I am astounded at the difference in the perceived length of winter between this year and last year. Last year we had just moved onto the farm and had little to do but sit indoors dreaming of all of the things we would do once the weather warmed up. Of course, there was lots of snow shoveling to do and we were poorly equipped to handle it. I spent the entire winter removing deep snow from our 1,000 foot driveway with a plastic bladed snow shovel. Given all of that, the winter seemed to drag on and on.
Notes on our struggles and successes on our family farm in rural Michigan.[ Member listing ]
17 Jan · Sun 2010
Mother Nature Catches Us Unprepared. . . . Again!
This year has been a completely different picture. Somehow I was expected a winter like the last and was looking forward to having lots of time to relax, develop plans for the coming year and spend extra time with my family. Instead, the winter seems to be going by in a flash!
Many projects from the Fall stretched well into December and some are still waiting for more attention. Far from having lots of time to relax, every spare minute has been spent on my computer formulating plans for our first CSA season and worrying that I wouldn't get the seeds ordered in time to get them started indoors. Most of those orders have still not gone out!
Due to the purchase of our tractor, the clearing of the driveway has become a breeze. What took me as much as 11 hours of sweating, miserable shoveling now is completed in 20 minutes! In addition, there have only been two snows thus far that were big enough to justify starting it up.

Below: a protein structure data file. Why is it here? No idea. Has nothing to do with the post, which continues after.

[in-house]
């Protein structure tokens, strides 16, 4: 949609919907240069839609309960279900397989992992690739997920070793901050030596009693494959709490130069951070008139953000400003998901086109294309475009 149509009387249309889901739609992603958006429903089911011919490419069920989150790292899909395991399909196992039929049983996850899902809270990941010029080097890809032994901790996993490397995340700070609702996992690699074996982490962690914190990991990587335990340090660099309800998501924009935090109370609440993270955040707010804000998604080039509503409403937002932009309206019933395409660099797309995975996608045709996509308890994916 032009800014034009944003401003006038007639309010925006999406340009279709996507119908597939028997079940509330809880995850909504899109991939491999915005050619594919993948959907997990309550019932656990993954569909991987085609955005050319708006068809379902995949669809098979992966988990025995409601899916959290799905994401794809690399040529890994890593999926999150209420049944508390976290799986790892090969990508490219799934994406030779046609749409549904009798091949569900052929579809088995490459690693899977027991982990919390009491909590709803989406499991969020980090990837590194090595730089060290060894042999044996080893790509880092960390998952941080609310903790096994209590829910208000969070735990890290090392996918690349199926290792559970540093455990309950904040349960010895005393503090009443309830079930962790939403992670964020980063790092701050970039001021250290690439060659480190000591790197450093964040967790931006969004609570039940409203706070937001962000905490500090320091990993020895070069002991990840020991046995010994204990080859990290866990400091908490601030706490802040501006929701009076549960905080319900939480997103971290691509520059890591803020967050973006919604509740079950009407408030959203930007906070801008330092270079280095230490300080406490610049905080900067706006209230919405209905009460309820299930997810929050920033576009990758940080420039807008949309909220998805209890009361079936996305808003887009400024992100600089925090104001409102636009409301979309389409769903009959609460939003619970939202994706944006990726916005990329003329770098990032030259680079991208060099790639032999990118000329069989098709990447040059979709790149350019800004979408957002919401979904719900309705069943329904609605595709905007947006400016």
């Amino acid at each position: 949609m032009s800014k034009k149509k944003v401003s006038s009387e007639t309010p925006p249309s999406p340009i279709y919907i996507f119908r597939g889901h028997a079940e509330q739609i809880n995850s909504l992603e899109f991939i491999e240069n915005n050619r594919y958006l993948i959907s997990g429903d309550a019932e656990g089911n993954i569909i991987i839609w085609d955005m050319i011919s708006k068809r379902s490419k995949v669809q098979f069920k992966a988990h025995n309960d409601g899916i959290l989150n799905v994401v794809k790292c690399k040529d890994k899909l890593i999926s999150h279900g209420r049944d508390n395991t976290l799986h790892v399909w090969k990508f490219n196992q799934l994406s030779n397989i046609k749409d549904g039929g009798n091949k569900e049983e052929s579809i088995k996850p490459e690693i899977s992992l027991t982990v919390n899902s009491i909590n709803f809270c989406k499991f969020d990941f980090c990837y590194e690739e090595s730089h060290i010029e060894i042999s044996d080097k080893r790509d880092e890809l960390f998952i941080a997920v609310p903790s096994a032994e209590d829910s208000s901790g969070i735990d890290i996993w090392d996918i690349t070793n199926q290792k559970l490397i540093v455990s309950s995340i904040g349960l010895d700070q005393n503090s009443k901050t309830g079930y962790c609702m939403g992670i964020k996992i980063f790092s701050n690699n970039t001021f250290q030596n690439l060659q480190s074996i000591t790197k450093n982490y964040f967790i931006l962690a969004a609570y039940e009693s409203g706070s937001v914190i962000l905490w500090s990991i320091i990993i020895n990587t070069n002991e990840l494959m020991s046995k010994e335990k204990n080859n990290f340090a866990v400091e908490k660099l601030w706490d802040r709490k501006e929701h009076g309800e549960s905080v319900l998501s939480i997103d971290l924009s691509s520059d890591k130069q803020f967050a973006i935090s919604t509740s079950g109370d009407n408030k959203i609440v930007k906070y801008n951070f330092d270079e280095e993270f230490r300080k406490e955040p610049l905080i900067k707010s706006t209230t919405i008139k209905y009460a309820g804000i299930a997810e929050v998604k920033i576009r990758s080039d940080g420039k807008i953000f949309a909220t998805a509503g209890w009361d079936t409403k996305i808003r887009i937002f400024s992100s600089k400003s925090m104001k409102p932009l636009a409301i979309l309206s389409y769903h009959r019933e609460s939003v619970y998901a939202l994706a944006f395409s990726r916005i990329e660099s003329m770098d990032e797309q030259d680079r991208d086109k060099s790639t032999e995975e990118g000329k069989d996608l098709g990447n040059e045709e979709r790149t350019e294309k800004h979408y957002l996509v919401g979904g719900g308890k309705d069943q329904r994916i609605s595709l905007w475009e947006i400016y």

The inspiration for this post is the arrival of our first major indication that the Spring season is upon us. A few days ago we had a day where the temperature climbed above freezing. That prompted a call from a friend of mine wondering if the time had arrived for us to tap the maple trees. I assured him that it was normal to get a few solitary days of warm weather interspersed with cold snaps before things warmed up in earnest.
My answer had come from my experience tracking the temperatures in the early spring last year. It may be easier to read on the Sugarbush page of our website.
Janet and I attended the Michigan Family Farms Conference on the west side of the state yesterday. As we were driving home, I was noting that the temperature had continued to be warm. I resolved to get our 2010 temperature chart started before going to bed last night. To my surprise, the chart shows that the warm temperatures are being projected to remain for at least the next week! I'm sure that a cold snap is still in our future but I have concluded that unless we get the taps in the trees today, we are going to miss out on first flow.
The problem is that I was sure we had a couple more weeks before the temperatures would climb high enough to start tapping. I have been spending my time hurriedly finishing up the planting plan so I could get the rest of the seeds on order. As a result, I had delayed our preparations for Sugaring and now we have been caught by Mother Nature with our coveralls down!
There are two major items that now have been moved to the top of the priority list. The new evaporator that we bought is still in boxes and needs to be installed immediately. As well, we have no practical way to haul the sap out of the woods so I need to purchase a four-wheeled drive ATV over the next few days.
Today is the only day in the next week when I will have enough time to set the taps. Therefore, the boys and I are now preparing to load up a couple of sleighs with taps, equipment, hanging bags, thermos of hot chocolate and snacks. Then we will head off into the woods for a long day of measuring trees, installing taps and collection bags and creating tapping logs.
I'm going to do my best to slow down and enjoy the day. If all goes well we might even get back home in time to start assembling the evaporator. In any case, it's clear that whatever time the winter had offered for rest is now over!
Posted by John @ 09:27 AM EST
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